Robert B. Parker
Penguin Books, 289 pages, $26.99
I just read the last Spenser novel, ever.
That’s a hard sentence to write. Spenser’s been around a long time, and I’ve read all 37 of Robert B. Parker’s classic tough-guy detective books, and even though they all have the same characters, similar plots, similar dialogue and similar themes, they’re all good. Every last one of them.
And I think it’s probably a good thing that this was the last one of them. I don’t know if Parker realized he was coming to the end of his life as he wrote The Professional, but you get the sense that Spenser is coming to the end of his. Not that the guy’s going to die – like Travis McGee, Spenser will long outlive his creator. But this book has a sort of melancholy sadness to it, a sweet sort of swan song feeling, and by the time you get to the end, you sense that Spenser’s pretty much done.
The plot is typical Parker: A sleazy con man is seducing young women who have rich older husbands. He videotapes the encounters and then threatens the clueless chicks with blackmail. He wants money, big money, or he’ll tell the hubbies – and the days of living large (and waiting to inherit the cash) will come to an end. The women are afraid to go to the cops, of course, so they go to Spenser. His job is to make the con man back off.
It’s the sort of thing that in an earlier version of Spenser would have been too simple to drag out into an entire novel. He’d go with his buddy Hawk, warn the sleazeball that the future was looking pretty shaky, maybe smack him around a bit just for good measure, the dude would split town and all would be well.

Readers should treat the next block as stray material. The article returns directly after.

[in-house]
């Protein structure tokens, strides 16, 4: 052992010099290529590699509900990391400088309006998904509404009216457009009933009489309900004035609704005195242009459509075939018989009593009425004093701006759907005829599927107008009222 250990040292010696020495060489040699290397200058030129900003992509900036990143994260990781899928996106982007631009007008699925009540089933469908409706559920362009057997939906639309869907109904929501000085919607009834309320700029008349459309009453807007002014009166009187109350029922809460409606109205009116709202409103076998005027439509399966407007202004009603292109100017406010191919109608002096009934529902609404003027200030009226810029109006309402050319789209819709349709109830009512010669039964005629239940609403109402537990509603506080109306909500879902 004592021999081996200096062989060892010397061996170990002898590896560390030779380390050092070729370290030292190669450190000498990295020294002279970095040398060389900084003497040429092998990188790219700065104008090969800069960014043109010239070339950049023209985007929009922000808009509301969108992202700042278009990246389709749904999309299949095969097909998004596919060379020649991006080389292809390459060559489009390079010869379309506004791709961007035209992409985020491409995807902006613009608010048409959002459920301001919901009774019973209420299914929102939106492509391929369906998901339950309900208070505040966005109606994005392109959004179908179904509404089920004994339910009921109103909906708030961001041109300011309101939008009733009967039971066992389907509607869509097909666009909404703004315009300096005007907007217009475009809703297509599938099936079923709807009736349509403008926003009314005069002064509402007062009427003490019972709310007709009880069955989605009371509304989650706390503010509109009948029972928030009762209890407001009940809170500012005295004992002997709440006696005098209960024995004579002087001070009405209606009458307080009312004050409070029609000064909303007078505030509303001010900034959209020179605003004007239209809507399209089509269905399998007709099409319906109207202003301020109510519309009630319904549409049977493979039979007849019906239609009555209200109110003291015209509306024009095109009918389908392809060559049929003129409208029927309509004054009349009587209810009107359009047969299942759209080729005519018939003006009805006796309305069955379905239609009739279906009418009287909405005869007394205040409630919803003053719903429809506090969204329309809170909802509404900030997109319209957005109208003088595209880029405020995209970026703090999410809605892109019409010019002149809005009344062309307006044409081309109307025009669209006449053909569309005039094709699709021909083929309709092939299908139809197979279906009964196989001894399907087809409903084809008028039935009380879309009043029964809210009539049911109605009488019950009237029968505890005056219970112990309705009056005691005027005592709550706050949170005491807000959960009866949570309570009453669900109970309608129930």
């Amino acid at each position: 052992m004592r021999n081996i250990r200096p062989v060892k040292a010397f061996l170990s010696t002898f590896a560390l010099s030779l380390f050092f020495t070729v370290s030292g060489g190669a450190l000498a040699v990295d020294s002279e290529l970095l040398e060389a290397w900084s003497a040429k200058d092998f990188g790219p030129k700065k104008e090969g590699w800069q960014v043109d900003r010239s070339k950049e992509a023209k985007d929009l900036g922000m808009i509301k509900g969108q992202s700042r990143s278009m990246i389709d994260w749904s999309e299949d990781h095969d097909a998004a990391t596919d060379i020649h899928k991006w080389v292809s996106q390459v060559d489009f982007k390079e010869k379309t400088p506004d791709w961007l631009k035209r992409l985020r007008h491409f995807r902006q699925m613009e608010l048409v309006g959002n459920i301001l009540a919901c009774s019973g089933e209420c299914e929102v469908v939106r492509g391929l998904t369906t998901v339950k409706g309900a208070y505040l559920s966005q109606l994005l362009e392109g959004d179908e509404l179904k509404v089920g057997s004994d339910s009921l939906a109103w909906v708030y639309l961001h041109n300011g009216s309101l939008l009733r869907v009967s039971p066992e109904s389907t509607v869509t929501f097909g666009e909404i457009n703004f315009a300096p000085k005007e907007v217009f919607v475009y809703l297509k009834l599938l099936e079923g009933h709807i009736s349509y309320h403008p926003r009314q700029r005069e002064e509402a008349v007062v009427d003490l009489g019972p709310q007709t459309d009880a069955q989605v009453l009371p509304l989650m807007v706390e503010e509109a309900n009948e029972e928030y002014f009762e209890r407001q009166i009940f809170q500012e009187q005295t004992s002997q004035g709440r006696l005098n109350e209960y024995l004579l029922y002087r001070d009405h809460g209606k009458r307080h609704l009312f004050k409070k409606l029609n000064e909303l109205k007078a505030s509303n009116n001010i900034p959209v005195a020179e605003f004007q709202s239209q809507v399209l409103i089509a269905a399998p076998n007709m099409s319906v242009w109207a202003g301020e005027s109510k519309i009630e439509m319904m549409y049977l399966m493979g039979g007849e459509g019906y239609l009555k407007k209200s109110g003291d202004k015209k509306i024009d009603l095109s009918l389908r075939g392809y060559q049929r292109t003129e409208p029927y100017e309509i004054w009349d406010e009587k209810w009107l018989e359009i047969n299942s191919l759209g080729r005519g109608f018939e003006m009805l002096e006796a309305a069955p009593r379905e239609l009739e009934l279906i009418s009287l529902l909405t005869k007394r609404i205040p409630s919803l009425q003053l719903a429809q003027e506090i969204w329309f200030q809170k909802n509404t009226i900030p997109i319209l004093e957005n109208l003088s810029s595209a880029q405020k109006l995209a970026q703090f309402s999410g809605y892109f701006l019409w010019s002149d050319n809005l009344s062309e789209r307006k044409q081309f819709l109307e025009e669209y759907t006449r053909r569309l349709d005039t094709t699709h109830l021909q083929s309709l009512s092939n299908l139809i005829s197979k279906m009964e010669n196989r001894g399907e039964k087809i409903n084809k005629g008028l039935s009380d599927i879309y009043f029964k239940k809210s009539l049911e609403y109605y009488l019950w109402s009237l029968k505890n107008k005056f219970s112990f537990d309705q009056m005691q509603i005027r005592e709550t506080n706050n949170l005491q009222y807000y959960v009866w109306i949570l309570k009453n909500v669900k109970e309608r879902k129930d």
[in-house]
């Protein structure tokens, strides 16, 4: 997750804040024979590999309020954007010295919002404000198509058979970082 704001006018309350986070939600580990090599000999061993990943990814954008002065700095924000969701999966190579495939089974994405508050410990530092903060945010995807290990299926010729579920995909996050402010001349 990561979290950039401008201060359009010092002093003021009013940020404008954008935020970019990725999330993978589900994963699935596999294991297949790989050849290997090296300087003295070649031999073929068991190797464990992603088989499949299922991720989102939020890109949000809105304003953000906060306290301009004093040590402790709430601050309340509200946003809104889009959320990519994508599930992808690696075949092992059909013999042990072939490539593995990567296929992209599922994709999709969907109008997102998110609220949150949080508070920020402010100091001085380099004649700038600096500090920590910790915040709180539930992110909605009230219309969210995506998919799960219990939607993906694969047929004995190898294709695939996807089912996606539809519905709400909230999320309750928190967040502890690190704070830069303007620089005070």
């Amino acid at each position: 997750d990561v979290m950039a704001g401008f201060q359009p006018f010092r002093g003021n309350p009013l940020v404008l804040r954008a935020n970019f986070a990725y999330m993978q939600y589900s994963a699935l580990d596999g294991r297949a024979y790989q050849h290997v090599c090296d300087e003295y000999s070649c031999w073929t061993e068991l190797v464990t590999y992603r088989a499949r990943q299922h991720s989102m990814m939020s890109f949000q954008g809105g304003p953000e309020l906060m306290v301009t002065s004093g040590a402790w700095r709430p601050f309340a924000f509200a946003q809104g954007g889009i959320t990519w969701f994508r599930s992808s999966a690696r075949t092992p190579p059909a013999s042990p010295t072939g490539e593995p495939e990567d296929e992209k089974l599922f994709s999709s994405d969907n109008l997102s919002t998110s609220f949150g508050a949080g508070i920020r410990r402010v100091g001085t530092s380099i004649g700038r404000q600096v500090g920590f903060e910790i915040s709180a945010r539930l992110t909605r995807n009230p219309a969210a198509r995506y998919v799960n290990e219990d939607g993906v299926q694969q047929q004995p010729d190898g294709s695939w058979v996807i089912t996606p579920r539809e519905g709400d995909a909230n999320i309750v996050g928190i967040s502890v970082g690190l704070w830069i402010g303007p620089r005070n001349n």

But this time, Spenser can’t do it. He almost kinda likes the creep, who is utterly straightforward about his lust for young women, his love for the chase and the score and his gleeful wonder at the fact that he’s figured out a way to make money at the game. Spenser and his main squeeze, Harvard shrink Susan Silverman, puzzle over the bad guy, polyamory relationships and the ethics of sex, while one of the rich hubbies, who has figured things out, sends two dumb-as-a-box-of-rocks thugs to kill Mr. Smooth. So Spenser has to stop them, but as it turns out, he kind of likes the thugs, too, since they are, after all, totally authentic: Marginal men who realize they have no value to society except for their ability to be half-rate muscle.
In the end, there’s a murder, and Spenser makes everything (almost) right. But his heart really isn’t in it.
In fact, this is the first and only Spenser book I’ve ever read that had an overdone edge to it. The dialogue is what makes Parker’s stuff work, and the interactions between Spenser and Silverman and Hawk in The Professional were predictable and dull. It’s as if the master of modern pot-boilers, the Man himself, Robert B. Parker, author of more than 50 top-rate books, was finally running out of steam.
There are the usual literary references (including a nice plug for Janet Evanovich, one of my longtime faves), but they seemed forced. The violence is tired. I was almost ready to give up, but I stuck around for the end, which was worthwhile – if only because it told me that this was the last we’d be hearing from Spenser.
The Professional reminded me of The Green Ripper, John D. MacDonald’s latter-era McGee book, where the author is clearly done with the character but cranks him up for one last stand, one final favor to the fans, a victory lap that gets more and more painful as it nears the finish line.
If you’re a Parker fan, you need to read The Professional. It’s a wake, of sorts; a chance to say goodbye. And it may have been Parker’s way to telling his fans that the fun is finally over.